DRIVE, the University of Dundee’s Formula Student motor racing team, took delivery of a new, purpose-built trailer thanks to a Brechin company.
Specially built and donated by Brechin-based firm Duncan McIntosh Trailers, the trailer is designed to be towed by either a small car or a large van.
It sits low on the ground to enable the loading and unloading of racing cars to be easily undertaken by two people.
The company’s Ian McIntosh worked closely with the team to build the trailer and spent many hours taking measurements and making sketches before the final design was agreed.
Mr McIntosh said he was delighted to be backing the team: “It was great to be able to work on such an exciting project.
“Although we sell trailers for all sorts of vehicles, it’s not every day that someone wants one for such a lightweight and experimental racing car.
“The trailer itself is also lightweight and low but unlike the racing car it is restricted to the national speed limits!”
Dr Alan Slade, of the University’s Mechanical Engineering department and DRIVE’s Academic Co-ordinator, explained how the team were extremely grateful for the sponsorship from Duncan McIntosh Trailers.
“Ian and the other members of staff have put a lot of hours into designing the trailer, and we appreciate the help that they have given us.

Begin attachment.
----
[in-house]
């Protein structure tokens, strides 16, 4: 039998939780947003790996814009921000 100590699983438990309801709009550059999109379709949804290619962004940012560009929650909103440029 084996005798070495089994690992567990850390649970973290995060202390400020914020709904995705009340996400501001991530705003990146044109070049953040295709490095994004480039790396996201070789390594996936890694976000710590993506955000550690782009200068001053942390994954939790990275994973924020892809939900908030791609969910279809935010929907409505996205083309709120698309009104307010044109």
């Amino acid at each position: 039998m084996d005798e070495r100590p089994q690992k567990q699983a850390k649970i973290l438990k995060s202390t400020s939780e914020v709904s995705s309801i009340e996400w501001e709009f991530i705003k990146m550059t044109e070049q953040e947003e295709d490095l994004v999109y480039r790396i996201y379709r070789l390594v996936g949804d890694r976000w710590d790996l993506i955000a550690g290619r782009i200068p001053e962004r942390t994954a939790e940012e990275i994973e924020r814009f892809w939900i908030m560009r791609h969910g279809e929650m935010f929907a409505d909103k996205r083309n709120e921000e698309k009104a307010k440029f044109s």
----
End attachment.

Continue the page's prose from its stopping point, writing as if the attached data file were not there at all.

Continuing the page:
“Everyone involved with the team is looking forward to putting it to the test over the coming months as we attend various shows across the country, as well as heading down to the Formula Student race event at Silverstone in July.”
Formula Student promotes careers and excellence in engineering by providing the students with a real-life exercise in design and manufacture and the business elements of automotive engineering.
It gives practical experience of working as a team, under pressure and to tight timescales. There are lots of late nights and many frustrations and challenges along the way, but the net result is the development of highly talented young engineers.
DRIVE helps further the reputation of the University and provide its students with a unique opportunity to experience a ‘real world’ challenge and develop the skills learnt in the lecture theatre.
The project is run by students who dedicate time outside their courses to design, build and race the Formula-style car.
The ultimate aim of DRIVE is to prepare students for the challenges and problems that the real world may throw at them and to produce better educated and well rounded engineering graduates.